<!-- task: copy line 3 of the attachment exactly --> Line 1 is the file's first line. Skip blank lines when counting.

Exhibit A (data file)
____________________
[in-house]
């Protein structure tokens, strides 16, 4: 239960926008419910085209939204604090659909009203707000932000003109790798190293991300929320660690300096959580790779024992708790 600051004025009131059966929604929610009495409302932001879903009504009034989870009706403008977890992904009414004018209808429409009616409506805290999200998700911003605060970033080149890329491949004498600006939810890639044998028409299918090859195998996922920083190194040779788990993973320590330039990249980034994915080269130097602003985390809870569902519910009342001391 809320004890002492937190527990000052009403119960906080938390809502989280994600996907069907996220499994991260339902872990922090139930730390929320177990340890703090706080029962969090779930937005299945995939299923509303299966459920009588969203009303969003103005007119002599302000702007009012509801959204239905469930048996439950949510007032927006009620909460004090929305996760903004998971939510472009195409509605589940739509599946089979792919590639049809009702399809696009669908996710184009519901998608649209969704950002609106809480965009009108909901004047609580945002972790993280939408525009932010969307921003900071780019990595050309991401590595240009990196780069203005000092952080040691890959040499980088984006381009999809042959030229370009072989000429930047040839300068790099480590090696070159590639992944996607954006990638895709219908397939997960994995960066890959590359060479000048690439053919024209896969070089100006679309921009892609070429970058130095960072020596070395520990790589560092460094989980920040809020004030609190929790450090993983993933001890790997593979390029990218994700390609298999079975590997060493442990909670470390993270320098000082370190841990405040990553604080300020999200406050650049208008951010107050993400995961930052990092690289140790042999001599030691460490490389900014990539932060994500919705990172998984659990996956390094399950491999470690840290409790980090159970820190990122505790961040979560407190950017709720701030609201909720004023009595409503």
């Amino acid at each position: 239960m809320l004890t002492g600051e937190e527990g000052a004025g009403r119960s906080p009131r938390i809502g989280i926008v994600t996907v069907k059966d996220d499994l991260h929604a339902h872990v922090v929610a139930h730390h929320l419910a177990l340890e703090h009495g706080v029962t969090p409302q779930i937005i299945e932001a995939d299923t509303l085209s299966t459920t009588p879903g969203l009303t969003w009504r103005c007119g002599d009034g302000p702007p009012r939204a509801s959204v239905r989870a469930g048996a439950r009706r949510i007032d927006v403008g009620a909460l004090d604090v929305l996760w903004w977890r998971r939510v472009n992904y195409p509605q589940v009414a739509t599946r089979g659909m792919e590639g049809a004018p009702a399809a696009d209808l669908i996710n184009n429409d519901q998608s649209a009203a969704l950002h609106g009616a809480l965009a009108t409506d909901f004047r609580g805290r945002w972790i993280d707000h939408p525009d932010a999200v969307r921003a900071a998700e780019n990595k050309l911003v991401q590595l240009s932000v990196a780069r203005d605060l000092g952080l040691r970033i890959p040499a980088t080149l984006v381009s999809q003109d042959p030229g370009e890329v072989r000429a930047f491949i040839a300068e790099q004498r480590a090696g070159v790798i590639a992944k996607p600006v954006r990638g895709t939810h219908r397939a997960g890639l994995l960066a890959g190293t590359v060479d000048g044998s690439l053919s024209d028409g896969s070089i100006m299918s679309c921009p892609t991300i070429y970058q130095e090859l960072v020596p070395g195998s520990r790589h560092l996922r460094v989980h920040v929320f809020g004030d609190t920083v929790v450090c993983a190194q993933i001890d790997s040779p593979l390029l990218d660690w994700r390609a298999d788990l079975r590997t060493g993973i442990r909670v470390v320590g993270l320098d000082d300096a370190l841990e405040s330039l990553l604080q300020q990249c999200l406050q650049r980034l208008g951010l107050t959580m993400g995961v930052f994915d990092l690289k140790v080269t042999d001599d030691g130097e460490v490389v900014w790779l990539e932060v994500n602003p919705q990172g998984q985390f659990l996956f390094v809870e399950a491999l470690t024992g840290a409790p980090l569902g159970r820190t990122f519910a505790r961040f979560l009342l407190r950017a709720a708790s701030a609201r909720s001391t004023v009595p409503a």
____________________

């Amino acid at each position: 239960m809320l004890t002492g600051e937190e527990g000052a004025g009403r119960s906080p009131r938390i809502g989280i926008v994600t996907v069907k059966d996220d499994l991260h929604a339902h872990v922090v929610a139930h730390h929320l419910a177990l340890e703090h009495g706080v029962t969090p409302q779930i937005i299945e932001a995939d299923t509303l085209s299966t459920t009588p879903g969203l009303t969003w009504r103005c007119g002599d009034g302000p702007p009012r939204a509801s959204v239905r989870a469930g048996a439950r009706r949510i007032d927006v403008g009620a909460l004090d604090v929305l996760w903004w977890r998971r939510v472009n992904y195409p509605q589940v009414a739509t599946r089979g659909m792919e590639g049809a004018p009702a399809a696009d209808l669908i996710n184009n429409d519901q998608s649209a009203a969704l950002h609106g009616a809480l965009a009108t409506d909901f004047r609580g805290r945002w972790i993280d707000h939408p525009d932010a999200v969307r921003a900071a998700e780019n990595k050309l911003v991401q590595l240009s932000v990196a780069r203005d605060l000092g952080l040691r970033i890959p040499a980088t080149l984006v381009s999809q003109d042959p030229g370009e890329v072989r000429a930047f491949i040839a300068e790099q004498r480590a090696g070159v790798i590639a992944k996607p600006v954006r990638g895709t939810h219908r397939a997960g890639l994995l960066a890959g190293t590359v060479d000048g044998s690439l053919s024209d028409g896969s070089i100006m299918s679309c921009p892609t991300i070429y970058q130095e090859l960072v020596p070395g195998s520990r790589h560092l996922r460094v989980h920040v929320f809020g004030d609190t920083v929790v450090c993983a190194q993933i001890d790997s040779p593979l390029l990218d660690w994700r390609a298999d788990l079975r590997t060493g993973i442990r909670v470390v320590g993270l320098d000082d300096a370190l841990e405040s330039l990553l604080q300020q990249c999200l406050q650049r980034l208008g951010l107050t959580m993400g995961v930052f994915d990092l690289k140790v080269t042999d001599d030691g130097e460490v490389v900014w790779l990539e932060v994500n602003p919705q990172g998984q985390f659990l996956f390094v809870e399950a491999l470690t024992g840290a409790p980090l569902g159970r820190t990122f519910a505790r961040f979560l009342l407190r950017a709720a708790s701030a609201r909720s001391t004023v009595p409503a």